Presentation on theme: "Suggestions for Teaching Elaboration Session 3 Adapted by Kristine Gooding from : OSPI Instructional Support Materials for Writing Specific Details vs."— Presentation transcript:
Suggestions for Teaching Elaboration Session 3 Adapted by Kristine Gooding from : OSPI Instructional Support Materials for Writing Specific Details vs. General Language Elaboration within Sentences Criteria for Assessment
Words are like rocks. They come in all sizes. Small rocks represent small words. Big rocks represent big words. BUT...
Rocks are not as strong as CONCRETE. CONCRETE details are the specific, exact names of things. Using CONCRETE details will make your paper stronger, just like CONCRETE makes a building stronger. Concrete details are SPECIFIC.
Look for specific details… Yellow Mama When I was one year old we moved to a ranch about seven miles from the highway. After we arrived and were fairly well settled we found out there were some cats living on the ranch too. Yellow Mama was one of them. She was a yellow cat with a white bib. Yellow Mama was a gentle cat, in the years that followed she had at least five batches of kittens. She cared for them all, they usually looked like her, but not always. Sometimes she had six kittens in one batch!
Using Specific Details Rewrite the sentence on the left, using specific language. Write more than one sentence to elaborate. See student samples: Grade 3: RuderRuder Grade 5: Yellow MamaYellow Mama My pet _____.
Specific Details - your turn Add specific details to make the following paragraph more effective. My Trip to the River This story happened a few years ago, when I was smaller. It was a cold day, so my mom bundled up my brother and I. That was usual. My family (including me), and some of my mom's friends went on a trip to the river. Malcolm, my brother, was bored, so he decided to pick on me. You know how brothers are. We rowed in a boat. It was my first time riding in a boat. Malcolm was teasing me about the boat tipping. Then, my mom dropped the paddle. She got it back though. Malcolm reached out for my hat and missed. It fell in the river. He reached out to pick it up as it started to drift away. He reached a little further. Malcolm got ahold of it. Splash! He fell in. My brother started to panic. “Help I'm drowning!” he said. Everyone just stood there. One of my mom's friends told him to stand up if he wanted to live. He found out the water was only up to his knees. I laughed. He didn't think it was funny!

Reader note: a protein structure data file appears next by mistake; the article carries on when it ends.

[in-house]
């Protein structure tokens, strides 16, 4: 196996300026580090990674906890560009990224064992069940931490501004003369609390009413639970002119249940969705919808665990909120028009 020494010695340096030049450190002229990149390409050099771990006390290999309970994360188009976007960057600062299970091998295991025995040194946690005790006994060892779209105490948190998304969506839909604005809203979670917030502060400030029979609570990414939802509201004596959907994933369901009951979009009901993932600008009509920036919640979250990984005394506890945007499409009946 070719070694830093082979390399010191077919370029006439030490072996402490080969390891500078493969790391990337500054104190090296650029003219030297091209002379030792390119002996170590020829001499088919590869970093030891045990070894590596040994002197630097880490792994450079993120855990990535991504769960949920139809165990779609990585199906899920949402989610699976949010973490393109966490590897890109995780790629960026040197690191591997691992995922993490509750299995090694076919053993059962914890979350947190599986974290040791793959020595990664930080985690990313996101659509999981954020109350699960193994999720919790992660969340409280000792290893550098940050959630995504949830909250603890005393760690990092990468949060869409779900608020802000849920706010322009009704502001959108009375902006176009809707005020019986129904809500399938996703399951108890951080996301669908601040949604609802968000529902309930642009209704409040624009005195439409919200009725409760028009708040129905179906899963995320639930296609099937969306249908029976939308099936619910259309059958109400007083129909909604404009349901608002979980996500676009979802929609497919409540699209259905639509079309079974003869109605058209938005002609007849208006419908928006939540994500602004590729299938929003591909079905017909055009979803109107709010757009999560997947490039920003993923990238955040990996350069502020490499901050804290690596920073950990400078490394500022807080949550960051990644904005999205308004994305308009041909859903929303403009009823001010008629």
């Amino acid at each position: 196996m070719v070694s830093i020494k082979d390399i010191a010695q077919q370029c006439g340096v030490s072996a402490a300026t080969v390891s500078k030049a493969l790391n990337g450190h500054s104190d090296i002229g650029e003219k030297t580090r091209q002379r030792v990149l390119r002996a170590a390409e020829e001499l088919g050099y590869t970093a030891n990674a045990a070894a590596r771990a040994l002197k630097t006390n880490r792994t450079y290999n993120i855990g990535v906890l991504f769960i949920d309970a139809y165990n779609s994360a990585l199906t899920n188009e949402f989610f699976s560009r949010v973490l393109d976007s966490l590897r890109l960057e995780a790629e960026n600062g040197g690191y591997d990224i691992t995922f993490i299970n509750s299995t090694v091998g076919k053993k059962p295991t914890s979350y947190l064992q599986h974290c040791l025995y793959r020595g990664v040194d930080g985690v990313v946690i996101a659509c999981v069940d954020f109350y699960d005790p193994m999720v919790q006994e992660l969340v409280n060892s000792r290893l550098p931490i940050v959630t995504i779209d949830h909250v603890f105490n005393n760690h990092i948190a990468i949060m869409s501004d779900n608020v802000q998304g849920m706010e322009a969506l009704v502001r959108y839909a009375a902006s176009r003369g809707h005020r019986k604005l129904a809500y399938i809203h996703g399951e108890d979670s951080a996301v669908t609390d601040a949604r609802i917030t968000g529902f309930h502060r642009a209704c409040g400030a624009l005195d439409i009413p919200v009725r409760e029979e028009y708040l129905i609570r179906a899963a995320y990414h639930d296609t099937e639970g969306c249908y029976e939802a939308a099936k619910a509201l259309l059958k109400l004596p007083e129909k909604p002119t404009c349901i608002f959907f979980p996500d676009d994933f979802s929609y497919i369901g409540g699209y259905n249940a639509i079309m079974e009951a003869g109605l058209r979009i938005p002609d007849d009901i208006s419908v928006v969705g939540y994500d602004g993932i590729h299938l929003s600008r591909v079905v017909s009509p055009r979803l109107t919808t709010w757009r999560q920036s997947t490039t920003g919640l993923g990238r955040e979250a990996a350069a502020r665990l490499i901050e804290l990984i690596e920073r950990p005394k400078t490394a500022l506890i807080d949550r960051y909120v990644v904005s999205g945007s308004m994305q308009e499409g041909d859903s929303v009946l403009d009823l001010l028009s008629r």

Elaboration within a Sentence Sentences can be expanded by adding elaboration. Sentences can be combined to provide elaboration. TELL ME MORE... PHRASES AND CLAUSES
Prepositional Phrases A prepositional phrase adds information and elaboration by answering questions a reader may have. Prepositional phrases are often used to answer questions about position, place, location, or time. (examples of prepositions - by, of, for, on, in, under, with, through, beside, before, after, during…)
Phrases and Elaboration Example: Jason, a fourth grader at Hawthorne Elementary, helps in the cafeteria. When does Jason help? What does he do to help? Jason, a fourth grader at Hawthorne Elementary, helps clean tables in the cafeteria everyday after he finishes his lunch.
Prepositional Phrases - your turn With a partner add prepositional phrases to the following sentences to answer questions a reader may have. Luis is a good student. Jamie won first prize! Julie was the best!
Clauses Add Elaboration. Definition A clause is a group of words that depends on a complete sentence and starts with an introductory word such as who, which, that, although, since, or because and has its own subject and verb.
Clauses Add Elaboration. Example: Mary had a large collection of Pokemon cards. Mary asked her friend Jamie for more Pokemon cards. Combined with a clause… Although Mary had plenty of Pokemon cards, she asked her friend Jamie to give her more.
Another Example Example: Sarah and Alla were late to lunch. It took longer than they expected to finish their math assignment. Combined with a clause… Because their math assignment took longer than they expected, Sarah and Alla were late to lunch.
Elaboration with Clauses - your turn Combine the following pairs of sentences using clauses: Max and Sam walked home from school. They decided to meet at the park later. Rose wanted to be in the school play. She practiced all of the lines for the part before the audition.